The fundamentals of a successful merger Featured

4:33pm EDT March 1, 2011
The fundamentals of a successful merger

Even as the economy shows some signs of life, many companies continue to struggle to survive. Sometimes a merger can actually be an effective resolution to their problems. A merger is a mutual decision of two companies to combine and become one entity, generally as two “equals.” Through structural and operational changes, the combined enterprise can cut costs and increase profits, improving the combined enterprise’s value for both groups of shareholders. An acquisition, on the other hand, typically involves the purchase of a smaller company by a much larger one, with the acquiring company’s management team usually running the operation.

“For those companies considering a merger, there are several factors that need to work together to make it successful,” says Curtis Campbell, partner, HMWC CPAs & Business Advisors in Tustin. “Merging companies immediately gain access to a larger customer base and greater clout in negotiating with vendors. Plus, overhead usually drops and the two companies are often able to pool capital resources. We typically advise clients in pre-merger financial projections, tax planning and due diligence, as well as post-merger accounting, tax and consulting services.”

Smart Business spoke with Campbell about some of the key issues to be considered in mergers.

What are major issues to consider prior to a merger?

Identifying and pursuing a merger opportunity is likely to take several months. While operational, sales and marketing issues often drive the initial excitement, the hard facts of a merger are that financial issues ultimately determine whether it will be viable. Therefore, you may find it helpful to hire a CPA as you attempt to answer these and other questions, such as:

• Can you agree upon the value of each company?

• How can it be structured to minimize taxes for ownership?

• What are the primary financial benefits driving the need for a merger?

• How do compensation levels compare?

You should also do thorough due diligence on all aspects of the other company (i.e., financial, operational, human resources, and sales and marketing). In some industries, it is important to give serious consideration to legal and regulatory requirements that can impact the potential merger.

How will valuation and ownership be determined?

More than any other issues, these concerns are the primary ‘deal breakers.’ In any merger, the combined entity considers the value of each entity prior to the merger, even when owners may say ‘we’re about the same.’ Sometimes an owner may have a ‘number in mind’ that his or her company is worth, which may be very unrealistic, and this breaks the deal. An independent business valuation professional can provide a resolution through developing an appraisal of each company, which can be from asset, income and market approaches.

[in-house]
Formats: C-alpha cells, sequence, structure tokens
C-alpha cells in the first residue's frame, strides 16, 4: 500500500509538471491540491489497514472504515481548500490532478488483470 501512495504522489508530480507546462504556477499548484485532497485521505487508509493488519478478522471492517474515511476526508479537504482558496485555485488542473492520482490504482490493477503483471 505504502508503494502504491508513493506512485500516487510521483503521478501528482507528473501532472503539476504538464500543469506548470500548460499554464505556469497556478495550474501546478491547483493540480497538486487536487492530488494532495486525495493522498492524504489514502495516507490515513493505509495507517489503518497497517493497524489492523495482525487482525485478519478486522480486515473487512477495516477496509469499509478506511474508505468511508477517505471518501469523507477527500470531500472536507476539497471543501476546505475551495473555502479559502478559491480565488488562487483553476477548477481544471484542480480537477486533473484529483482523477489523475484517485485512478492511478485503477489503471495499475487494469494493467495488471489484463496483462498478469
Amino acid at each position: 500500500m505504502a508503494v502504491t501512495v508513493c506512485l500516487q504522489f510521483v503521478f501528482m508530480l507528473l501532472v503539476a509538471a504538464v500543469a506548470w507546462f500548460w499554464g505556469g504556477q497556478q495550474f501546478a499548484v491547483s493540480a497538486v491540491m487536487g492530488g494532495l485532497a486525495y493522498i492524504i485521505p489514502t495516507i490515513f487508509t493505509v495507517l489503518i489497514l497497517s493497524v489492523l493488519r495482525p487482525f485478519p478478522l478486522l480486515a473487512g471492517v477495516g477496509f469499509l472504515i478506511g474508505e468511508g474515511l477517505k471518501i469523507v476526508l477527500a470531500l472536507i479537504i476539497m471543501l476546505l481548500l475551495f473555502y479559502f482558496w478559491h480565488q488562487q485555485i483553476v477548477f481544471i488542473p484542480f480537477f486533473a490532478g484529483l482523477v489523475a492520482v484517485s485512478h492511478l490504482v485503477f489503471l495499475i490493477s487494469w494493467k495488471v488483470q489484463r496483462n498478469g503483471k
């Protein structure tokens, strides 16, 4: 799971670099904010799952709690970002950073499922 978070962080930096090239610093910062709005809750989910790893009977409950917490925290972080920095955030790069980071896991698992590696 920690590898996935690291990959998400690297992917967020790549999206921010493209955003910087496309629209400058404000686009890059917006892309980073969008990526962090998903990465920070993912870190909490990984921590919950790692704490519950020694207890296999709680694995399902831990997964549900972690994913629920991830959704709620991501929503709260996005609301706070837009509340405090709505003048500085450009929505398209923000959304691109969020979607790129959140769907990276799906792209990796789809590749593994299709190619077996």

When the value is agreed upon, the initial ownership percentages can be derived, allowing owners to decide whether they want to infuse additional cash (or other assets) in order to increase their ownership percentage. Of course, other factors are typically considered, such as paying a premium to those owners who ‘own the relationship’ with major customers. These are all part of the pre-merger negotiations that are fundamental to a successful merger.

How can the transaction be structured tax effectively?

Taxes play a role not only in personal income tax (i.e., capital gains) but also in corporate income tax. The tax structure of a merger is very important and can have a dramatic impact on the post-merger cash flow of a company. Your CPA can make a big difference in helping to decide upon and execute a favorable structure for after-tax cash flow. With the right situation, certain strategies can even have immediate results and lead to better profits and cash flow, even during poor economic times.

Are differing management styles a concern?

With multiple owners, they need to recognize that they may have less autonomy and less influence in a larger company. If your goals for the company and your approach to customers are significantly different from those of your partners, you’re probably headed for disagreements and frustration. Work ethics may differ — one executive may regularly put in extra hours, while another stays only as long as required. All of these problems can be mitigated through diligent pre-merger exploration and negotiation.

What about employee issues?

Some of the greatest benefits of a merger come from integrating operational routines and then eliminating redundant positions. You won’t need two CFOs or two presidents, so someone has to go or be reassigned to another position that is needed and allows the person to be productive. Job security, along with duties and compensation, are key issues for most employees in a merger. If your line employees react negatively to the new environment, you may initially experience increased turnover as well.

From a camaraderie standpoint, it is important to encourage a sense of unity and team spirit. Under the merged company structure, it is important to have clearly defined managerial roles to prevent employees from falling back to old reporting relationships and allegiances. The combined companies should also implement standard policies and procedures for all aspects of operations.

Curtis Campbell is a partner at HMWC CPAs & Business Advisors, one of Orange County’s largest local accounting firms. Contact him at (714) 505-9000 to discuss how your company or client could benefit from HMWC’s services.